EDITORIAL: Now is not the time for lawmakers’ pay raise

State Capitol Building in Albany.
State Capitol Building in Albany.

While you’ve been watching your credit card balance dwindle during your Christmas purchases, not warming up the car in order to save gas and wondering if you’re going to have to stop buying eggs when they hit $5 a dozen, state legislative leaders have been plotting to take even more of your money — and put it in their own pockets.

On Thursday, Democratic state Assembly Speaker Carl Heastie was asked about rumors that he might call lawmakers back into a special session before the end of the year to approve a pay raise for themselves above their current $110,000-a-year base salary.

Heastie was coy with his answer, saying there were no plans to come back “at this moment.” But he didn’t deny the rumors and he didn’t rule out the special session.

And he noted that legislators needed to be adequately compensated for all the work they do — laying the groundwork for making the case for a raise.

Democrats in the state Senate are reportedly also considering coming back before the end of the year to vote on a pay raise for themselves.

And Gov. Kathy Hochul last week came out in support of a pay raise, saying legislators work very hard for their money — as if other New Yorkers don’t.

Given the struggles facing the average New Yorker with inflation and other rising costs, as well as dealing with the leftover financial impacts of the pandemic, this is not the time for lawmakers to be taking money from their constituents to ease their own financial struggles.

In addition to the struggles of their constituents, the state government itself faces a possible fiscal crisis, as costs and debt rise and as federal aid from pandemic relief goes away.

How are lawmakers going to justify to their constituents unpopular spending cuts to balance the budget while at the same time taking money out of the same state budget to boost their own salaries?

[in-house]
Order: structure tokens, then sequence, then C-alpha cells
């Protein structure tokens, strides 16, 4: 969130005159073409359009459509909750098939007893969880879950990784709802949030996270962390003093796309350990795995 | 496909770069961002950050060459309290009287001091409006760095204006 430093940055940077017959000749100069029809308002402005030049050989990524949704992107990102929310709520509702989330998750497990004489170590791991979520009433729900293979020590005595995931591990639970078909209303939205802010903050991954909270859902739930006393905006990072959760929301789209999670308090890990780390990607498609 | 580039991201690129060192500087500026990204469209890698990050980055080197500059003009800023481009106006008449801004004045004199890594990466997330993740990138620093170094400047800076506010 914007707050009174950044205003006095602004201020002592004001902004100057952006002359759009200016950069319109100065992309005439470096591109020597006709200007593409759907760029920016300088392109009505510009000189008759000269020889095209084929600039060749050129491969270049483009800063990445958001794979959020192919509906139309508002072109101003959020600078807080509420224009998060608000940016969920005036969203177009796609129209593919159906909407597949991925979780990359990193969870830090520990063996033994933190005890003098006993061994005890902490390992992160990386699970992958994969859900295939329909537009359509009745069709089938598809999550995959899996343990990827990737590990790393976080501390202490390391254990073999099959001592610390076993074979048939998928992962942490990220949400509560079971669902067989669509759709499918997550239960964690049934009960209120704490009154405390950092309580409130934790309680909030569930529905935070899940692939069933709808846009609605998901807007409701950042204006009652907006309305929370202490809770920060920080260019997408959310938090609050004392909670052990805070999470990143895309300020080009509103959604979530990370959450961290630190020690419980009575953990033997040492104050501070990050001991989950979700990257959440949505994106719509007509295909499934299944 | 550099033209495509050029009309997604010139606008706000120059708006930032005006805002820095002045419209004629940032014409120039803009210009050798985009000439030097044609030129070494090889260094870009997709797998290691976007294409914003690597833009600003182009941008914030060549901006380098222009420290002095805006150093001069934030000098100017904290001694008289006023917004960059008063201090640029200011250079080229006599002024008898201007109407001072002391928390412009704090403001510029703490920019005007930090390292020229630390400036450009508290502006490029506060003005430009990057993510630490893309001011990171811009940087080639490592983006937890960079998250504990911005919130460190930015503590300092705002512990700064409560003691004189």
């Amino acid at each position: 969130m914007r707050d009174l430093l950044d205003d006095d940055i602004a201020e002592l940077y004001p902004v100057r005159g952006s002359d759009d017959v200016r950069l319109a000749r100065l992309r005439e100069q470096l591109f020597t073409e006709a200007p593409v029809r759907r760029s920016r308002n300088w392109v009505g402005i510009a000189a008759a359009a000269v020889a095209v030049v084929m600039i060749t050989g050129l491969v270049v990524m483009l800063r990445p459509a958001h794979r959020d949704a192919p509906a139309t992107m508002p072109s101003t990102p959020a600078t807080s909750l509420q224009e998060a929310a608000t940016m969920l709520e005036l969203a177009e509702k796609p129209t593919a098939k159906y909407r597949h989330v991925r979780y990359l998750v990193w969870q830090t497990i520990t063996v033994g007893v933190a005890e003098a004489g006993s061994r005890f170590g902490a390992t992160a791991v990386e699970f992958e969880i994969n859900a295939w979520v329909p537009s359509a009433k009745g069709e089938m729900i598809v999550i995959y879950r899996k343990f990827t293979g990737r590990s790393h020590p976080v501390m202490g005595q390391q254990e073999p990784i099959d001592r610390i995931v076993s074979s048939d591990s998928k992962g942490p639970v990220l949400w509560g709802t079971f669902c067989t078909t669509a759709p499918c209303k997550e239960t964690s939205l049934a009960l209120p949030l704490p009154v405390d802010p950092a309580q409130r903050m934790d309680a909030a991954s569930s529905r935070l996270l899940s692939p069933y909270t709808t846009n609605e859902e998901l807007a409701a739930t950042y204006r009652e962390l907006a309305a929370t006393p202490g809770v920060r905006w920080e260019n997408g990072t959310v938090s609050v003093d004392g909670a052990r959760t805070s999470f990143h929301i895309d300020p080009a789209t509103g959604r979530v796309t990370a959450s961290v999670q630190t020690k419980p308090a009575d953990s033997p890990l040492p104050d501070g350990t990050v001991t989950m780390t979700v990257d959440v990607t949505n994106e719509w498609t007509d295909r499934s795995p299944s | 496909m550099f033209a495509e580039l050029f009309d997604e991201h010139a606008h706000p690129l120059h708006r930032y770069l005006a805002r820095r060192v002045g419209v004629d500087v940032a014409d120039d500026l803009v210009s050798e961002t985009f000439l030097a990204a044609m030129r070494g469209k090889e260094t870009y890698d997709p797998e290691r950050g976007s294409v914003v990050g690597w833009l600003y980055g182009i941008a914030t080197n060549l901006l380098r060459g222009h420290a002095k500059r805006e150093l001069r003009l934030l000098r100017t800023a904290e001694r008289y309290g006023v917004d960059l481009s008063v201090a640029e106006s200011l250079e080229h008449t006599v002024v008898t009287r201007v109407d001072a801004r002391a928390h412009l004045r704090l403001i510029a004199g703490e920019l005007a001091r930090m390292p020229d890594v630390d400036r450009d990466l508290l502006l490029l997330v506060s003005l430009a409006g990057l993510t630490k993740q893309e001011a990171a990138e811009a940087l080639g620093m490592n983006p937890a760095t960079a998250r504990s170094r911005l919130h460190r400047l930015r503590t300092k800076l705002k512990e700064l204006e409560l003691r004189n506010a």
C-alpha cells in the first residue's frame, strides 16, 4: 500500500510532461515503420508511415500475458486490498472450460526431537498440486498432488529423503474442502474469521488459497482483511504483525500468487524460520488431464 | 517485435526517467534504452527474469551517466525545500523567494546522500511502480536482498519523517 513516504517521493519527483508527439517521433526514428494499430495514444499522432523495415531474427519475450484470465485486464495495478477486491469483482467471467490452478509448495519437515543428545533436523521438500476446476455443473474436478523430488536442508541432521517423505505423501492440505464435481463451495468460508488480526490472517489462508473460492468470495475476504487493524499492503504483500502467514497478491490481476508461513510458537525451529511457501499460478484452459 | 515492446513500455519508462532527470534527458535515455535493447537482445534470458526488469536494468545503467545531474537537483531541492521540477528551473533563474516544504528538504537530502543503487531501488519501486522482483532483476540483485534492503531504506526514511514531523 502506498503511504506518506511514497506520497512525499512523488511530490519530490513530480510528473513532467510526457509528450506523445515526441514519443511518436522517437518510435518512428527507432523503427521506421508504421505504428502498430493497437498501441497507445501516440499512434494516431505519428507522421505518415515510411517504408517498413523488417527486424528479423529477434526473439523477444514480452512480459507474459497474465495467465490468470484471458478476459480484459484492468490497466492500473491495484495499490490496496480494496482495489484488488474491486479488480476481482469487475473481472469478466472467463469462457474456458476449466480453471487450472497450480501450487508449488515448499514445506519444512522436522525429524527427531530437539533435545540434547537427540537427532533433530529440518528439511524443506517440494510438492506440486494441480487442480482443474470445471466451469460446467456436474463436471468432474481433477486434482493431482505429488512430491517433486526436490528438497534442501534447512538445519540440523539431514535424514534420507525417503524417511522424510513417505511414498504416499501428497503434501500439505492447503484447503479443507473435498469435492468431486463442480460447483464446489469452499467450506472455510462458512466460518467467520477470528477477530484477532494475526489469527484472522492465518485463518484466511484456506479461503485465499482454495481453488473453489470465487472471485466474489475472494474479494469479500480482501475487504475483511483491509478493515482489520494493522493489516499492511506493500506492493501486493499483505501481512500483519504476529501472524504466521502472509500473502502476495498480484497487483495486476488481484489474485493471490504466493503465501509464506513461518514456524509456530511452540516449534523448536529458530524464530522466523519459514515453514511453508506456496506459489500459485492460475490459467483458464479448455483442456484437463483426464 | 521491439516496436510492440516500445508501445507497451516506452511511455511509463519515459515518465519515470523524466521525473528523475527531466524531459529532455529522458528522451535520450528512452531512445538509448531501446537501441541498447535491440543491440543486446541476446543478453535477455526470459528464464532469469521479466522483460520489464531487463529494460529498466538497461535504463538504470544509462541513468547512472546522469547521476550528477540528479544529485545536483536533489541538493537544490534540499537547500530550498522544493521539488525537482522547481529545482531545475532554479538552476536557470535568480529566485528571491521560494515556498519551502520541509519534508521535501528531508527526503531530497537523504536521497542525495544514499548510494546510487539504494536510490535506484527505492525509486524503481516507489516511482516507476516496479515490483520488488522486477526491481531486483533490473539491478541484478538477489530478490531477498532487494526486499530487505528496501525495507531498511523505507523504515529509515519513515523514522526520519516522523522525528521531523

The cynical among us might also question the timing of the raise proposal.

All state lawmakers just won election or re-election last month, which means none of them will have to face voters again at the ballot box for another two years. That’s two years for voters to forget about any pay raise.

Also, because of a rule prohibiting lawmakers from raising their own salaries, any raise for the incoming Legislature would have to be approved before the next Legislature takes office in January.

If the current group waits until next month to approve the pay increase, they won’t get their money until 2025. If they vote on it now, they’ll get it next year. That’s why there’s apparently a push on for them to call a special session and approve the raise before the end of the month.

Despite the prohibition on raising their own pay, the reality is that most state lawmakers from the current Legislature got re-elected in November. So by the outgoing Legislature voting on a raise for the incoming Legislature, they’ll essentially be raising their own pay anyway.

That’s pretty sneaky, even for politicians.

When they ran for election this year they knew what the salary for the position would be when they took office. So let’s not hear any whiners complaining about the pay. If the pay was too low for you, then you shouldn’t have run for the job in the first place.

We can’t imagine any candidates having disclosed to voters their support for a pay raise while they went around campaigning. That would have been a sure-fire way to lose votes.

Also keep in mind that lawmakers have refused to return to Albany to address other pressing concerns, such as problems with the controversial bail reform law.

We can just hear it now: ‘They’re not willing to come back to Albany for a special session to keep criminals behind bars, but they’re willing to come back to pad their own pockets.’

That would go over big with the voters. But again, the hope would be that the voters would forget about it by the next time all the legislators come up for re-election in 2024.

Lawmakers might indeed work hard, and they indeed might be worthy of a pay raise.

But now is not the right time to be giving themselves one. And voting for a pay raise by squeezing in a special session between now and New Year’s is not the way to go about getting it.

Speaker Heastie said he’s not considering calling lawmakers back to Albany to pass a pay raise “at this moment.”

For true public servants, that moment won’t come at all.

Categories: Editorial, Opinion

One Comment

I find it very hypocritical the legislators are going after The Thruway Authority to not raise tolls while simultaneously handing themselves an ~18% pay raise for a part-time position that pays more than 100K a year, and they able to earn outside income on top of it! This is also after the SUNY Trustees granted the new chancellor a salary of well over $750K plus additional homes, expenses, etc. Apparently, they must have more than enough in their budget to cover SUNY campus budget deficits all over the state to do this. Wait, no they don’t….

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